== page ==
When performed correctly, this exercise helps to strengthen your core in the back and abdomen region. It also helps to strengthen your hip external rotators causing for greater sacroiliac and hip stability.

Mobilizing Your Pregnancy Muscles

Knowing how your body is going to change is key to preventing physical discomfort and pain during pregnancy. Strengthening specific areas can lead to a smoother pregnancy, birth, and rehab post-baby by combatting any musculoskeletal imbalances.

Contact Whitney Braswell at Therapydia NOLA if you have any questions about prenatal care and strengthening. We can work with you to design a treatment program that’s unique to your body and your pregnancy.

By Whitney Braswell Fedor, PT, DPT, Specialized Woman’s Health Physical Therapist via Herman and Wallace Institute, Kineticore Dry Needling Level 1 and 2 certified practicing at Therapydia NOLA in Metairie. She can be reached at (504) 324-8345.

Why Kegels Aren’t Enough: Pelvic Physical Therapy

Therapydia Pelvic Pain Treatment

Many women do not normally associate pelvic pain with physical therapy. They feel pain and notice the symptoms, but can’t tie a physical reason to the discomfort they’re feeling. Unfortunately, conditions related to pelvic health can take years to diagnose and treat. This gap develops because most of the time it’s hard for providers and patients to realize that musculoskeletal problems are at the root of their pain. At least a quarter of women suffer from a pelvic floor disorder—and these are just the reported cases. Considering the statistics and how these conditions can affect a woman’s quality of life, it’s important to educate women about what can be done.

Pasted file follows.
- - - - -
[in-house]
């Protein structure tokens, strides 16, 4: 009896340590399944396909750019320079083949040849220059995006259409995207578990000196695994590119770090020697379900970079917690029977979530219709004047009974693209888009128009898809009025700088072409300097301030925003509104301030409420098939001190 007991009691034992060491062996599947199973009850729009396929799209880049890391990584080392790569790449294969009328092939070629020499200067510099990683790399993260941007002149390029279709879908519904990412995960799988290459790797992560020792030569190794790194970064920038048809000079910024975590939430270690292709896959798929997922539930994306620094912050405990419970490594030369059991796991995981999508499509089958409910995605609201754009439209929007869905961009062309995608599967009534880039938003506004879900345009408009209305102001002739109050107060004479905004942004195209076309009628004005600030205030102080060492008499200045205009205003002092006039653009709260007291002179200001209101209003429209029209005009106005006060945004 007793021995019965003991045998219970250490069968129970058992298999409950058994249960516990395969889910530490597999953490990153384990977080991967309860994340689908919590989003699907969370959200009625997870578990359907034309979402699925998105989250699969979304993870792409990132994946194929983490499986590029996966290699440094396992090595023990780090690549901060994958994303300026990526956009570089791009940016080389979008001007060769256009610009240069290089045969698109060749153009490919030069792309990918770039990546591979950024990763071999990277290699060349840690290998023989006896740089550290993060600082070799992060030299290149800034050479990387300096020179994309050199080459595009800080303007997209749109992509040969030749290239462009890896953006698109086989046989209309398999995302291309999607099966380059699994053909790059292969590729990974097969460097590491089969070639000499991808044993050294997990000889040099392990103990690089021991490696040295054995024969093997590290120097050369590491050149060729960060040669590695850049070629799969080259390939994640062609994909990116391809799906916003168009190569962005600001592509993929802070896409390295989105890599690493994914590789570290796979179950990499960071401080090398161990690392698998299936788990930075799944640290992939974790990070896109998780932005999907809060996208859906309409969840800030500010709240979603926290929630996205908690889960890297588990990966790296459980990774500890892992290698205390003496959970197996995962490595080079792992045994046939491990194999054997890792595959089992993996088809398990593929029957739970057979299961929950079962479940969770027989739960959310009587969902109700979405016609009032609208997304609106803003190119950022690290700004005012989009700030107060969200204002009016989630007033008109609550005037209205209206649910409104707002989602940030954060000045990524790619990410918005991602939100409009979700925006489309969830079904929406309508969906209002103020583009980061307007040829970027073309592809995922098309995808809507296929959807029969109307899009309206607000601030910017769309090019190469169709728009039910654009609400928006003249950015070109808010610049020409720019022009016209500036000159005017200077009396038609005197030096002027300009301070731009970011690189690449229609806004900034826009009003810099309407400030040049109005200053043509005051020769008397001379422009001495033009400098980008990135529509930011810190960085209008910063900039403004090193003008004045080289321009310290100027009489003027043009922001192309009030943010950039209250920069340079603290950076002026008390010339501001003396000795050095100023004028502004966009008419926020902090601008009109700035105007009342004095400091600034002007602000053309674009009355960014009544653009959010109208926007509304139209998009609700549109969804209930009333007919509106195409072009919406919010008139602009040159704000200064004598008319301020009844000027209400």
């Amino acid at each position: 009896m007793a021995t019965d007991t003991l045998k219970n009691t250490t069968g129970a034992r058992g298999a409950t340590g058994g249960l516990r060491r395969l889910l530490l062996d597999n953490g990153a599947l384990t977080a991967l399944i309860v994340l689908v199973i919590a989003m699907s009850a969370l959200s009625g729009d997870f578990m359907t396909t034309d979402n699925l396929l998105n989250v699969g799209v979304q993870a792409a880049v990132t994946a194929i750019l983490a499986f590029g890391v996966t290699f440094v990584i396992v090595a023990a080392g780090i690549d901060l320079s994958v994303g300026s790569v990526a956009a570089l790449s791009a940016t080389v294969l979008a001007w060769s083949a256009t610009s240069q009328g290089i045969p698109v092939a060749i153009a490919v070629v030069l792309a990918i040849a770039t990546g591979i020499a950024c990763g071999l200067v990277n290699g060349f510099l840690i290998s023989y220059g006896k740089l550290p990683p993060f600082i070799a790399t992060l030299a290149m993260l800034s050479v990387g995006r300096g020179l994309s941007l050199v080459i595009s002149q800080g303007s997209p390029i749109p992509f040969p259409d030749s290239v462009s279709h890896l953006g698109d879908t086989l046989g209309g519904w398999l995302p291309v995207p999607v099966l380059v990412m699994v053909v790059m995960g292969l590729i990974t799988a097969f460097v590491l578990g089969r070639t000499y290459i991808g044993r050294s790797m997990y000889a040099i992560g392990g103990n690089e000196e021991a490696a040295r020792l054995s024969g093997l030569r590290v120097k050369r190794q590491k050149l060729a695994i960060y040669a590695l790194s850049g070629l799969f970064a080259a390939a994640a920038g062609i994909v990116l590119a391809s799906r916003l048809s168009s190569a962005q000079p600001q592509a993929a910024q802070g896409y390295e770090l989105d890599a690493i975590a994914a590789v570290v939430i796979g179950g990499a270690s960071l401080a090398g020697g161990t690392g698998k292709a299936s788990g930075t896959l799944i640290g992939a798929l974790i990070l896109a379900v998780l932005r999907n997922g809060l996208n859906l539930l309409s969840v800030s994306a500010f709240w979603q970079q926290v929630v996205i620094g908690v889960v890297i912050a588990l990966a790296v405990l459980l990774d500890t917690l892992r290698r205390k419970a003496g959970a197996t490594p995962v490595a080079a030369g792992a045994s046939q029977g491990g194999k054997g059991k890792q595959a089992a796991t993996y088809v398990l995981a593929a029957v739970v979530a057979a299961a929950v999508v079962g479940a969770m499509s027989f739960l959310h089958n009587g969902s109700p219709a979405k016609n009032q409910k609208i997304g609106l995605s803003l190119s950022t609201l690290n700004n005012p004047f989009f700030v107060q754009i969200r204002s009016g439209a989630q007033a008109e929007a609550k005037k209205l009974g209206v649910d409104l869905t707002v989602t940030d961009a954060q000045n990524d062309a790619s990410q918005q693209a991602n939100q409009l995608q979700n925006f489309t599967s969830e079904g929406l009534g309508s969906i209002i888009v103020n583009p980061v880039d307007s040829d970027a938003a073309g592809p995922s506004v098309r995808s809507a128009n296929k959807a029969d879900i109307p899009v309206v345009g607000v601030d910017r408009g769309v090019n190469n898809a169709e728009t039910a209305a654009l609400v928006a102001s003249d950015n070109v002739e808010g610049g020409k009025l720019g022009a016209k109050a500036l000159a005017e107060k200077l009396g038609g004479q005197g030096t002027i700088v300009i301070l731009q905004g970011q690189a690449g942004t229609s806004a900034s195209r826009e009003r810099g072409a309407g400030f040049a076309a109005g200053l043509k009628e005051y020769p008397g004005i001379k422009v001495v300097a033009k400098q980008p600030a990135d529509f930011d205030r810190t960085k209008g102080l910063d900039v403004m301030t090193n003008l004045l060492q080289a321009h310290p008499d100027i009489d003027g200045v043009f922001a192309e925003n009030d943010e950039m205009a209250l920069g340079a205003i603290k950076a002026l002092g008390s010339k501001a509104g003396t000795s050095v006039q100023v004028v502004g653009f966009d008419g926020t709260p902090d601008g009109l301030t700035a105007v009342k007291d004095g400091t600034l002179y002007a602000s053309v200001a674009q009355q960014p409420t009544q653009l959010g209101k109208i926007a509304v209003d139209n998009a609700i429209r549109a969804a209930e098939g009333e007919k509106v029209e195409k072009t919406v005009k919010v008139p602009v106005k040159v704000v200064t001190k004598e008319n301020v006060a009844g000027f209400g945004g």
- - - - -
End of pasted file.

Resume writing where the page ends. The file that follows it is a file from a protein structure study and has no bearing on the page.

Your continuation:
Breaking Down Pelvic Pain

Anything related to pelvic health has to do with the bladder, bowel, sacroiliac joint (joints at the bottom of the spine), and low back. The pelvic floor is a sheet of muscles suspended from the SI joint in the middle of the pelvis to the tailbone. It provides support for your core and internal organs. These muscles can dysfunction in many different ways, but in general they are either hypotonic (weak) or hypertonic (tight/painful) which causes for pelvic floor dysfunction. Someone with a weaker pelvic floor could present to physical therapist with issues of incontinence while someone with a tight pelvic floor could present with pain.

A pelvic disorder doesn’t necessarily only cause pain in your pelvis. Organs in your pelvic area (i.e. bladder) could also be experiencing discomfort. Any muscular problems you’re having could manifest as incontinence or prolapse, when your pelvic organs drop down from their normal positions. You may also feel increased urgency or pain when urinating or during bowel movements. Having unexplained pain the the lower back and pelvic area may also be a sign.

Kegels Aren’t For Everyone

There’s a general myth that only older women or women who have had children need pelvic floor treatment. The truth is these conditions are common in many different age groups. Numerous situations can cause dysfunctions that may have no connection to childbirth. Kegel exercises help to strengthen your pelvic floor, but that’s not all treatment comes down to. Are you really performing your kegel exercises correctly? Chances are that you aren’t.

Pelvic floor physical therapist can ensure you are performing your exercises with the proper techniques. Additionally, there are some women with pelvic floor disorders, where kegel exercises should be avoided. In these cases, doing kegels may actually make the pain worse. This is why you should always seek the help of a physical therapist to ensure proper guidance is in effect.

Empower Your Pelvic Floor

Physical therapy is a great way to get your life back—and feel like you again. Consider when you would ever go to a physical therapist. If you had injured your lower back or had some knee pain, you would most likely go see a physical therapist for treatment. The same applies to pelvic disorders. It all comes down to relaxing, strengthening, and healing muscle tissues. Treatment can include the use of hands-on treatment methods that can range from manual therapy and therapeutic exercise to dry needling. Devices for electrical stimulation and biofeedback electromyography (measuring muscle response) can also aid with healing.

Having incontinence, pelvic pain, and lower back pain are not a natural part of the aging process. These are certainly not conditions one should just have to deal with. If you feel you may be suffering from a pelvic floor dysfunction, follow through with physical therapy treatment.